Editor’s Notebook: Heavy lifting at the end of the driveway
A ground-level view of the snowbank at the end of the driveway. (Dana Wormald | New Hampshire Bulletin)
I spent most of Monday morning clearing snow from the driveway. As much as I don’t want that to be read as a complaint, the truth is I don’t much care for shoveling and have nothing to gain by claiming otherwise.
Granted, there’s some instant gratification to be had. Like a mowed lawn, a driveway cleared of snow has beautiful lines and it projects order. But the labor required for such a fleeting and subjective bit of pleasure feels slightly criminal – and that’s before the big plow speeds by to deliver a fresh load of misery.
The heavy, slushy, dirty snow churned up by plow trucks and sprayed across the space where driveway meets road is the straw that breaks the weary shoveler’s back. One minute he stands victorious on hard earth cleared of accumulation, and the next he is on his knees, arms stretched skyward in agony, as the transportation department leviathan rumbles past.
The shoveler demands to know why, why such a fate, but the answer goes unheard. The only sound is that of metal scraping pavement, streets being cleared of ice and snow.
I must decide whether to exist in a constant state of conflict – real or imagined – with the human world outside of my clan or assume until proven otherwise that every stranger is a partner in this fragile global cooperative.
Years ago, a 75-year-old New Hampshire man was charged with disorderly conduct for standing in front of a plow truck to prevent the clearing of snow near his driveway. According to news reports at the time, the man said he didn’t understand what he had done wrong. He was just trying to shovel out the end of his driveway, a citizen pursuing a clear path in a free land. The charges were later dropped.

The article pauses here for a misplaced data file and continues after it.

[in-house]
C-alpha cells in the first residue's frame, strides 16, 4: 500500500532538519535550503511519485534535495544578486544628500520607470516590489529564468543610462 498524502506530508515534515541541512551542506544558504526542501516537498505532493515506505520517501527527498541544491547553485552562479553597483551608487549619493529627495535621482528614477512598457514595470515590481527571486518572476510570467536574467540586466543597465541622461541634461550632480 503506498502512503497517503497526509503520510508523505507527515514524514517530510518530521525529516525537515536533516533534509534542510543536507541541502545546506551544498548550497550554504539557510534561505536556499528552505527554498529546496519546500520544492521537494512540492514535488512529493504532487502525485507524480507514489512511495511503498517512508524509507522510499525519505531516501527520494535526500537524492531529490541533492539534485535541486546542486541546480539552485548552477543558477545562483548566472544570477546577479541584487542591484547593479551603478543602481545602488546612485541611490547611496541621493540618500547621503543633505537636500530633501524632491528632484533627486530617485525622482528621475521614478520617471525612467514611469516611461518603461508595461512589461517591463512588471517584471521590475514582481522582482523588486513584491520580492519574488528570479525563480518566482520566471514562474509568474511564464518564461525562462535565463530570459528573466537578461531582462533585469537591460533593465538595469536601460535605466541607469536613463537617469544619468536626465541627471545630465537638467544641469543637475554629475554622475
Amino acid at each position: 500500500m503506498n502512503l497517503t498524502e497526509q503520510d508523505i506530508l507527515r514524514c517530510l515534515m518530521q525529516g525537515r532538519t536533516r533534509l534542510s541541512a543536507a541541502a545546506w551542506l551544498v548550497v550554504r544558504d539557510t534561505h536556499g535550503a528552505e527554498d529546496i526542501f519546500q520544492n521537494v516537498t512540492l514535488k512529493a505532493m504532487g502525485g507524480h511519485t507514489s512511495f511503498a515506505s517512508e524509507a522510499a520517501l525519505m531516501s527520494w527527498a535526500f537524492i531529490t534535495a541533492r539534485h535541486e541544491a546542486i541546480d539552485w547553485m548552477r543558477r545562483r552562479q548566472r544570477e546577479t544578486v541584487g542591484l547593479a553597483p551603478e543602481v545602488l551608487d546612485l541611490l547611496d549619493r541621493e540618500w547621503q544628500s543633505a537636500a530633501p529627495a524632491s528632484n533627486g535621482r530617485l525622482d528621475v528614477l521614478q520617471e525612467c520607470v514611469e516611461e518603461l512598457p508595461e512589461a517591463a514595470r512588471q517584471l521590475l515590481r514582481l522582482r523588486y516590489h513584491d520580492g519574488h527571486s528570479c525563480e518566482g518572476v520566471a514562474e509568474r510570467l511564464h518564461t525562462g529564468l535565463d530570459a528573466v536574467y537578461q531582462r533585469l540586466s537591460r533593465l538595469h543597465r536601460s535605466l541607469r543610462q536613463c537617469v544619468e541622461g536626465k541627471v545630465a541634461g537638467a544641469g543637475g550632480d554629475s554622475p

In the realm of raw emotion, that seasonal act of defiance is understandable. But civilization requires the individual to accept that occasional inconvenience is part of the package. We wait in orderly queues, pay our taxes, and peacefully re-clear the ends of our driveways not because we are a subjugated population but because we know, not without flashes of frustration, what living in a society demands of us.
A commitment to cooperation and other principles of community is vital, and so it seems to me that disconnectedness is at the heart of much of what ails us now. If I knew the person driving the plow, if we exchanged pleasantries at the market or in the lobby of the bank downtown, if I knew just a little bit about him, maybe I would simply smile and wave as he passed. Maybe I would silently offer thanks to my plow-driving fellow citizen as I trudged to the end of the driveway.
But I can‘t get to know everybody, and not just because I have a tendency to keep to myself. So that means I must decide whether to exist in a constant state of conflict – real or imagined – with the human world outside of my clan or assume until proven otherwise that every stranger is a partner in this fragile global cooperative. It’s important – and not only for my sanity and blood pressure – that I give everybody the benefit of the doubt for as long as I can.
I’m not very good at it yet, especially when it snows and my back is sore, but I find something like solace in the awareness of my own selfishness. I don’t know how to stop it, but over the years I’ve gotten better at recognizing its presence.
“Just to live in New England in winter,” E.B. White writes, “is a full-time job.” These days I’m tempted to add an ellipsis: “Just to live … is a full-time job.” The practice of community has never felt more important, more urgent.
So I offer my thanks and gratitude to some of the stars of the wide cooperative – the nurses and teachers, supermarket cashiers and restaurant wait staff, town clerks and the people who deliver all of those packages.
And I warmly tip my cap to the driver of the plow, which once again announces its approach just as I begin untying my snow-caked boots in the mudroom.
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